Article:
Cybersecurity Experts are Populating American Boardrooms

Directors are also better prepared to deal with shareholder activism, new research finds.

While various surveys indicate political uncertainty and talent shortages are the biggest threats keeping CEOs up at night, back in the boardroom, it’s cybercrime that has directors most worried.

Their fears aren’t surprising, given the rising incidence of attacks and potential for directors to be found directly liable—both civilly, and, in more extreme cases, criminally—for failing to protect shareholders from data theft.

Dealing with cybercrime was listed as the top risk facing boards, ahead of financial/legal risks and product risks, according to a new survey of 189 members of the Society for Corporate Governance, a nonprofit director peer group, jointly conducted by Deloitte.

Just over half of the respondents said their audit committees took primary responsibility for cybersecurity threats, which, not surprisingly, also counted as the leading topic of boardroom education.

“Some 14% of respondents said they had added a board member with cyber experience in the past two years.”

Some 14% of respondents said they had added a board member with cyber experience in the past two years.

The report comes amid indications that many companies remain unprepared to deal with cyberattacks, though spiraling financial losses and moves by governments to tighten oversight rules are forcing executives to consider upping their defenses.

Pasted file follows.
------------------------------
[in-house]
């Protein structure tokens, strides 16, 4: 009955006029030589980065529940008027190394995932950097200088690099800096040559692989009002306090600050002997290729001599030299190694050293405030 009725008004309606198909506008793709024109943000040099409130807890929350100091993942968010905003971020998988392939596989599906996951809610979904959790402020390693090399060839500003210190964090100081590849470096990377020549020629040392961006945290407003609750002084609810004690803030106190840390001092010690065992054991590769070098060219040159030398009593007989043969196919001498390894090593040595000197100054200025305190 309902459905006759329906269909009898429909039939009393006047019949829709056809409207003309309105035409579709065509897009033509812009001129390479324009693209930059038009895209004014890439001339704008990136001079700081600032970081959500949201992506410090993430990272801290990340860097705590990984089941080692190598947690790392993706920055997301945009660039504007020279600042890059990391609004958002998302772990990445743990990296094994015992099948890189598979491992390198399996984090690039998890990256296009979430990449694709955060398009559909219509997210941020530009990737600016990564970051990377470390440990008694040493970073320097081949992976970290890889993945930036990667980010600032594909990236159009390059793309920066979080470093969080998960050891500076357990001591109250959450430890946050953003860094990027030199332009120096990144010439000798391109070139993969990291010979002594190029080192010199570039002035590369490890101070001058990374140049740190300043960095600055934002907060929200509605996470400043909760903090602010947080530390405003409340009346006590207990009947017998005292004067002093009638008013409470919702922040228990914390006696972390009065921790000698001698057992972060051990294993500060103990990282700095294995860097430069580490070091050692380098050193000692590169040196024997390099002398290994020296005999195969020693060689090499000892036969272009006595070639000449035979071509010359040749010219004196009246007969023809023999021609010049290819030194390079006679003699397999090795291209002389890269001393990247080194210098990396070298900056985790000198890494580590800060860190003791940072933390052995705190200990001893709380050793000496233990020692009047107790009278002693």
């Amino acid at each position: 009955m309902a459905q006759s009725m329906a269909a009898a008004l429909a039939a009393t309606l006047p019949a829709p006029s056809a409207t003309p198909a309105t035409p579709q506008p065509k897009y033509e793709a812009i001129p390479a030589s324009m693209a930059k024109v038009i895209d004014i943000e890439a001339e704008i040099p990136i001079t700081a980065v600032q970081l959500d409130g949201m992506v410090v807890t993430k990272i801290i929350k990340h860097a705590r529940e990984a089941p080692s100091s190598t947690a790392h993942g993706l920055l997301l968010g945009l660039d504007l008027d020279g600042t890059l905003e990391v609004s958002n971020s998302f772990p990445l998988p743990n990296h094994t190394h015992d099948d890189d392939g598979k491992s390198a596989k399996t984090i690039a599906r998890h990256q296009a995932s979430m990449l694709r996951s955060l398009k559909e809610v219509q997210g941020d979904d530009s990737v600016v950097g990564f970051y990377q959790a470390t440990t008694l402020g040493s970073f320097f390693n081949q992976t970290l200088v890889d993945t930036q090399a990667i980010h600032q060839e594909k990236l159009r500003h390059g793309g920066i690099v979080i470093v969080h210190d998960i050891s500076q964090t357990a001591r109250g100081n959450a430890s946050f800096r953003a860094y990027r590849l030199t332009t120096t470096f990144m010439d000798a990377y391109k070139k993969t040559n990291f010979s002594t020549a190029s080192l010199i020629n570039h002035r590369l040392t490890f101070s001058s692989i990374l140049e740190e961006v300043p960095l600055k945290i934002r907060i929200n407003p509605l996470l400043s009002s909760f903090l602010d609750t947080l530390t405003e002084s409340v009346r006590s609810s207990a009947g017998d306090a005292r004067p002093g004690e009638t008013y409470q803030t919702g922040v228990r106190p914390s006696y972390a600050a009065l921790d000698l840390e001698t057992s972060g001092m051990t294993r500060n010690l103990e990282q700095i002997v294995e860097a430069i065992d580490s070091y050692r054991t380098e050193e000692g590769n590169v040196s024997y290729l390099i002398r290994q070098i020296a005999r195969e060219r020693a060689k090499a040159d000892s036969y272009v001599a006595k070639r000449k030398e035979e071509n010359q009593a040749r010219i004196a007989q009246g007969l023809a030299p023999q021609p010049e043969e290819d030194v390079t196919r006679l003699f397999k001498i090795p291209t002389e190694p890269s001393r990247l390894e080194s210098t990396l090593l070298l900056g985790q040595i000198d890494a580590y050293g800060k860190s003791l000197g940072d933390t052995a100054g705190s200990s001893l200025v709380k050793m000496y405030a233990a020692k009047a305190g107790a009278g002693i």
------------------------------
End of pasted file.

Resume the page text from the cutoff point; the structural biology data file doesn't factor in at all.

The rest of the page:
Bob Zukis, a governance expert at peer group The Conference Board, last year suggested cyber experts could one day become just as important on boards as financial experts were following the introduction of the Sarbanes-Oxley Act in 2002.

“Whether forced by regulators, pressured by activists or added by a board that recognizes that good corporate governance needs cyber-security-competent directors, a decade from now, we’ll look back in disbelief at what is today, the novel concept of having cybersecurity skills in the American corporate boardroom,” Zukis said.

In a sign boards are getting more serious about diversifying their skill sets, the Society for Corporate Governance Survey found that 64% of boards added a new director in the past year, up from 50% in 2014.

The changes resulted mainly from resignations and planned retirements, though 22% attributed change to keeping the board fresh, while 15% reported it was to achieve greater diversity.

Directors also are boning up on their activism defense strategies, with 74% of companies reporting they are discussing how to prepare for activism, up from 55% in 2014. Just over a quarter of companies said they had been approached by an activist investor in the past year.


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